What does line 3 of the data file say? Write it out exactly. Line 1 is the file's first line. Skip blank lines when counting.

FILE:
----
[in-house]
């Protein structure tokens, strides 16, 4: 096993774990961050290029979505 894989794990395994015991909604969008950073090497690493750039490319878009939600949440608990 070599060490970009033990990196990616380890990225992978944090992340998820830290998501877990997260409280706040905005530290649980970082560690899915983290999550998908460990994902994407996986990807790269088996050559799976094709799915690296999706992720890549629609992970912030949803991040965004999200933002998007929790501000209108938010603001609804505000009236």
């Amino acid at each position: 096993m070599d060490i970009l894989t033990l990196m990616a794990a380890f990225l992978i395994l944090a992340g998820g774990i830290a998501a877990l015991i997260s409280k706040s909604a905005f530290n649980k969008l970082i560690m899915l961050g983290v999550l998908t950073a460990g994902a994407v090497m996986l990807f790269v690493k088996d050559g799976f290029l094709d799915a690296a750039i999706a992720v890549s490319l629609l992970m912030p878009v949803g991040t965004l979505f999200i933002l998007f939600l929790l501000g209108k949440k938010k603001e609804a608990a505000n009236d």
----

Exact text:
């Amino acid at each position: 096993m070599d060490i970009l894989t033990l990196m990616a794990a380890f990225l992978i395994l944090a992340g998820g774990i830290a998501a877990l015991i997260s409280k706040s909604a905005f530290n649980k969008l970082i560690m899915l961050g983290v999550l998908t950073a460990g994902a994407v090497m996986l990807f790269v690493k088996d050559g799976f290029l094709d799915a690296a750039i999706a992720v890549s490319l629609l992970m912030p878009v949803g991040t965004l979505f999200i933002l998007f939600l929790l501000g209108k949440k938010k603001e609804a608990a505000n009236d």